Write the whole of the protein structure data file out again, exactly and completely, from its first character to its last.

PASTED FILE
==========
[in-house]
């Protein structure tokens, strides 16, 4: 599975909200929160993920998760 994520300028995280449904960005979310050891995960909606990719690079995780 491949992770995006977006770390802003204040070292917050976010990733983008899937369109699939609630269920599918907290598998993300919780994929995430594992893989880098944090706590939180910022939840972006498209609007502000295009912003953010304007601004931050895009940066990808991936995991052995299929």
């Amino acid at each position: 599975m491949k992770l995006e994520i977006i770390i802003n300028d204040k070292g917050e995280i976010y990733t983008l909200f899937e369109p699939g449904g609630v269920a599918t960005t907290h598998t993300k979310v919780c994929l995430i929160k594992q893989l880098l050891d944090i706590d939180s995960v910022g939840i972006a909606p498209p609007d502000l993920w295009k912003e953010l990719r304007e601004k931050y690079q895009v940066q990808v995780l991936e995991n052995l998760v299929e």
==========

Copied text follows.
[in-house]
């Protein structure tokens, strides 16, 4: 599975909200929160993920998760 994520300028995280449904960005979310050891995960909606990719690079995780 491949992770995006977006770390802003204040070292917050976010990733983008899937369109699939609630269920599918907290598998993300919780994929995430594992893989880098944090706590939180910022939840972006498209609007502000295009912003953010304007601004931050895009940066990808991936995991052995299929």
């Amino acid at each position: 599975m491949k992770l995006e994520i977006i770390i802003n300028d204040k070292g917050e995280i976010y990733t983008l909200f899937e369109p699939g449904g609630v269920a599918t960005t907290h598998t993300k979310v919780c994929l995430i929160k594992q893989l880098l050891d944090i706590d939180s995960v910022g939840i972006a909606p498209p609007d502000l993920w295009k912003e953010l990719r304007e601004k931050y690079q895009v940066q990808v995780l991936e995991n052995l998760v299929e």